Tienda Gourmet

Do you love infusions in your cocktails Take that skill home

Toni Dash’s pantry has half a dozen Mason jars on its top shelf. Clear liquid is almost invisible in some of the jars. Some, such as the jar of vodka with ripe pear and generous amount of spices, are filled with vibrant colors that make cocktails look as delicious as they taste.

Dash is not a professional bartender. She is a recipe developer. She discovered that you can make delicious, complex cocktails at home by mixing liquors with fruits, herbs and spices.

It’s easy to believe that it would be hard to make a craft cocktail at home when you’re being served a freshly made cocktail. You can create a variety of nuanced spirits by adding additional flavors to your favorite vodka, bourbon, or Gin.

It’s easy: Let the flavoring ingredients steep in alcohol for hours, days or even weeks if you want to create something really intense. After straining the ingredients, return the alcohol to the bottle or place it in a Mason Jar.

There are many ingredients that can be used. Dash, who is from Boulder, Colorado and blogs at has tried everything from dried gojiberries to candy canes.

She says that her inspiration is seasonal. But there are no limits. It doesn’t matter how you look at it, just do it.

This is what infusing can be fun, aside from the delicious drink at the end. Mixing flavors is what it’s all about. Mixology is about taking bits of knowledge you have from cooking and applying it to mixology. It’s also about understanding the subtleties of nature – which flavors work together and which ones clash.

Josh Williams was inspired by seasonal fruit to infuse liquors over a decade ago. Infusing fresh summer peaches with bourbon was a hobby he started in college. He continued to practice the craft when he moved from California to New York City.

Eric Prum, who co-runs the W&P Design food and drink site, recalls the reactions Williams got when he would pour his fruit-infused Bourbon into jars before giving it to friends. It was a simple process that could produce a unique ingredient that allowed people to mix complex cocktails at home.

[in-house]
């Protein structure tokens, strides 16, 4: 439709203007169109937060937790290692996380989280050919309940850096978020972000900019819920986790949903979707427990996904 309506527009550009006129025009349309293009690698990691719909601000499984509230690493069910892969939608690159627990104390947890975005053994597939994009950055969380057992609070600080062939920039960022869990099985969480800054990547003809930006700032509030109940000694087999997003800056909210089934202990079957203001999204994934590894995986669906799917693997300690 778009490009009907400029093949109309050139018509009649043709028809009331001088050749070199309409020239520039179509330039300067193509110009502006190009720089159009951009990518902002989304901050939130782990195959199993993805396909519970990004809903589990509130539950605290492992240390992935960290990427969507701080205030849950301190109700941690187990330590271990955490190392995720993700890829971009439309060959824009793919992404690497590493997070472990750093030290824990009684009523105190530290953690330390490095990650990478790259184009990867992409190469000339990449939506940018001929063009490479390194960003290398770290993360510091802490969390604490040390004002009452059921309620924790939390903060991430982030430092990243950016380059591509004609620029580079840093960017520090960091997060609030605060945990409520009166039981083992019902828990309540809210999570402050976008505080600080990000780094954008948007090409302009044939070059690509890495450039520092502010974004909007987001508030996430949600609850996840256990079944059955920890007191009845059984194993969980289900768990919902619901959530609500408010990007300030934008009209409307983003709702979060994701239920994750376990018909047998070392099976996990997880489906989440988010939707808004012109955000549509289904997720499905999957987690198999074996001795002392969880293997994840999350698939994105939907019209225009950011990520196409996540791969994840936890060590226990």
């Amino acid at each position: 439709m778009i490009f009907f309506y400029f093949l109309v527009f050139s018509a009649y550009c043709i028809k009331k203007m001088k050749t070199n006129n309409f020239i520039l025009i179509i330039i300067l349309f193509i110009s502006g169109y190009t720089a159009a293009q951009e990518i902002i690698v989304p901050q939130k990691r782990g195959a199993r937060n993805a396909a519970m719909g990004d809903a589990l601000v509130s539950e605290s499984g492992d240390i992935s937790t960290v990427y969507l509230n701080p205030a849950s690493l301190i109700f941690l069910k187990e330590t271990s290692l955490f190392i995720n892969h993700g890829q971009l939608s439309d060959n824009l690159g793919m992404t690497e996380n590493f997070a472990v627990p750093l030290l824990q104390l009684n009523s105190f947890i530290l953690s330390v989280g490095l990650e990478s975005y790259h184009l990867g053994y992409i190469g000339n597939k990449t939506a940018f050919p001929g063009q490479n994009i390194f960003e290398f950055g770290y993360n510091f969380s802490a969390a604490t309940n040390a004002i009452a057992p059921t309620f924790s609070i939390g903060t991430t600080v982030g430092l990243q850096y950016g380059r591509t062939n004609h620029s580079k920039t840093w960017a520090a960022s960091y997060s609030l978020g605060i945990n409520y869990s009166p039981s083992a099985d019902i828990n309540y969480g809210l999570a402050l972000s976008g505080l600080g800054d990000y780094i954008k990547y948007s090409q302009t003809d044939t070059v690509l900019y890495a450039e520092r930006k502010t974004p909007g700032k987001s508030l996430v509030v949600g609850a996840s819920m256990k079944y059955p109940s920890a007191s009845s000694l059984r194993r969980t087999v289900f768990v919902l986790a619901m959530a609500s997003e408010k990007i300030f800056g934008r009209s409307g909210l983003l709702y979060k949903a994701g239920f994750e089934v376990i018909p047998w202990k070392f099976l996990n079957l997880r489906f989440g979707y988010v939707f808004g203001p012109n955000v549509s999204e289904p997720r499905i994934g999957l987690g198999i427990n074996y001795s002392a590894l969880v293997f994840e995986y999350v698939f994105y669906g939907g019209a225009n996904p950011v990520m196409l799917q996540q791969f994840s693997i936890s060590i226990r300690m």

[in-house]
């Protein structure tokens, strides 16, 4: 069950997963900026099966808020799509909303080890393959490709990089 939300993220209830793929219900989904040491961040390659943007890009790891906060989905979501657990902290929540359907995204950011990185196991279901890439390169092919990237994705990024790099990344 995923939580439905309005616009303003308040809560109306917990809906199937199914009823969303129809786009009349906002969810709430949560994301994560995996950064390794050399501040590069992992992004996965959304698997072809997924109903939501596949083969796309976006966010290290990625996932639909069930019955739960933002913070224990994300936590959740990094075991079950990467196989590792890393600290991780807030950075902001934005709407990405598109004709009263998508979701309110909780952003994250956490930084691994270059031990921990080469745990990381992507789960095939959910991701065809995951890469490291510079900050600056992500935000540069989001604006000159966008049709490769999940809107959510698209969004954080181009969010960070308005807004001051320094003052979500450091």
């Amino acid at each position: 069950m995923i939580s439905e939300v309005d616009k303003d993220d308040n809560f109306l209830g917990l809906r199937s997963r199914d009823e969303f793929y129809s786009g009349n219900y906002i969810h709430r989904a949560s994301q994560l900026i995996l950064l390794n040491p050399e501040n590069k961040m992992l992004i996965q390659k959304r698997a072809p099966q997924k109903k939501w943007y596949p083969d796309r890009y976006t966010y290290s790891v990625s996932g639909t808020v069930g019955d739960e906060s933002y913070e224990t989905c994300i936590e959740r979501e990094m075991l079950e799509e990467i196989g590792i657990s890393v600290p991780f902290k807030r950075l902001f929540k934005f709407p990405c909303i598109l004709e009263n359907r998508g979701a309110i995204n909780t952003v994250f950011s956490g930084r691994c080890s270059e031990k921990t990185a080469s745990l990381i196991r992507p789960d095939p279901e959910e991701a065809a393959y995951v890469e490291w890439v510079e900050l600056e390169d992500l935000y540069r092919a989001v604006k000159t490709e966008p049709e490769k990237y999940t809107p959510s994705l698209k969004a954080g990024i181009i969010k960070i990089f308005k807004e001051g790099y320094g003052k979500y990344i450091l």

“It was mind-melting for people that you could take something that was really wonderful like a great Bourbon and really elevate it,” Prum says. Williams, a longtime collaborator, wrote the book “Infuse” years later.

Prum and Dash also recommend infusing syrups. This allows you to easily make multi-layered cocktails: one infused liquor and one infused syrup, plus a little bit of fresh juice.

Derek Ott, a Pittsburgh bartender, says that more people are now trying to make unique cocktails at home after the year of intermittent quarantines.

He says, “They are digging deep into creativity and trying to find out how they can reproduce that syrup, that tincture, or that infusion.”

You can infuse your home with as little as a small bottle of inexpensive Bourbon and a cinnamon stick. A basic bottle of rye can be enhanced with caraway seeds. Cacao nibs can transform a liqueur into a multiflavored dessert drink. A few chili peppers or sweet basil can transform any vodka.

It’s easiest to flavor liquors and syrups with loose tea leaves or ground coffees. They are already designed to infuse water.

Ott said that he has made a strawberry-tomato/basil syrup. “You get the sweetness of the strawberry but you also get that acidic and vegetal taste from tomato.” Basil’s flavor is great with vodka or Gin, Ott says.

Some ingredients don’t work well together. It’s possible to make your own infusions of ingredients you have at home, and it won’t cost much to try new things.

Dash said, “I have just tried all these different things.” It’s often good. Sometimes it’s not.

Both Ott and Dash recommend using low-priced liquor brands. Dash states that it is a good idea to get something cheaper because the infusion will enhance the flavor. For best results, you should avoid low-quality spirits.

You’ll be amazed at the results, including a new range of cocktails and something you may not have thought possible.

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